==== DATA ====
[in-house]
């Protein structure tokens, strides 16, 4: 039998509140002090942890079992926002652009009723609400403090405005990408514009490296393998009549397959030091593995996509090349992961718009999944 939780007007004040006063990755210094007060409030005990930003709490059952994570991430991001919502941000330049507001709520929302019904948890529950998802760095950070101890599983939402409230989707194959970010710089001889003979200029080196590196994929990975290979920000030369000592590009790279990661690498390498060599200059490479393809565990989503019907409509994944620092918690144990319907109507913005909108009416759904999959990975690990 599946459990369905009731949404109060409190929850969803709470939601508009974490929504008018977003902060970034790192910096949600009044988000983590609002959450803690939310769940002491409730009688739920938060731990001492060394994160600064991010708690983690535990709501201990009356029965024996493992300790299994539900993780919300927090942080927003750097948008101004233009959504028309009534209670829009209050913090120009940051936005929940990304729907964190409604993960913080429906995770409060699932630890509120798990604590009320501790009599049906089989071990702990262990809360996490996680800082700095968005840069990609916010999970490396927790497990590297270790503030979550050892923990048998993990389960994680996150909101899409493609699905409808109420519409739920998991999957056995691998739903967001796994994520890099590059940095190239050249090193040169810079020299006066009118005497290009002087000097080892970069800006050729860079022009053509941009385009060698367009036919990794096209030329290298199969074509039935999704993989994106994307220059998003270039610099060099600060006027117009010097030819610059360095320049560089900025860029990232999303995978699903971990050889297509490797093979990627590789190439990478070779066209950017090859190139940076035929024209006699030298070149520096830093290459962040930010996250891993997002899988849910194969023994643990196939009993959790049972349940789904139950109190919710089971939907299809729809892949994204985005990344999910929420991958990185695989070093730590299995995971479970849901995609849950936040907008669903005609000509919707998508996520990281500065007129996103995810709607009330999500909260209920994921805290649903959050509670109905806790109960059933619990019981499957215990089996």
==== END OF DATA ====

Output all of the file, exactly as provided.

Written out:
[in-house]
């Protein structure tokens, strides 16, 4: 039998509140002090942890079992926002652009009723609400403090405005990408514009490296393998009549397959030091593995996509090349992961718009999944 939780007007004040006063990755210094007060409030005990930003709490059952994570991430991001919502941000330049507001709520929302019904948890529950998802760095950070101890599983939402409230989707194959970010710089001889003979200029080196590196994929990975290979920000030369000592590009790279990661690498390498060599200059490479393809565990989503019907409509994944620092918690144990319907109507913005909108009416759904999959990975690990 599946459990369905009731949404109060409190929850969803709470939601508009974490929504008018977003902060970034790192910096949600009044988000983590609002959450803690939310769940002491409730009688739920938060731990001492060394994160600064991010708690983690535990709501201990009356029965024996493992300790299994539900993780919300927090942080927003750097948008101004233009959504028309009534209670829009209050913090120009940051936005929940990304729907964190409604993960913080429906995770409060699932630890509120798990604590009320501790009599049906089989071990702990262990809360996490996680800082700095968005840069990609916010999970490396927790497990590297270790503030979550050892923990048998993990389960994680996150909101899409493609699905409808109420519409739920998991999957056995691998739903967001796994994520890099590059940095190239050249090193040169810079020299006066009118005497290009002087000097080892970069800006050729860079022009053509941009385009060698367009036919990794096209030329290298199969074509039935999704993989994106994307220059998003270039610099060099600060006027117009010097030819610059360095320049560089900025860029990232999303995978699903971990050889297509490797093979990627590789190439990478070779066209950017090859190139940076035929024209006699030298070149520096830093290459962040930010996250891993997002899988849910194969023994643990196939009993959790049972349940789904139950109190919710089971939907299809729809892949994204985005990344999910929420991958990185695989070093730590299995995971479970849901995609849950936040907008669903005609000509919707998508996520990281500065007129996103995810709607009330999500909260209920994921805290649903959050509670109905806790109960059933619990019981499957215990089996």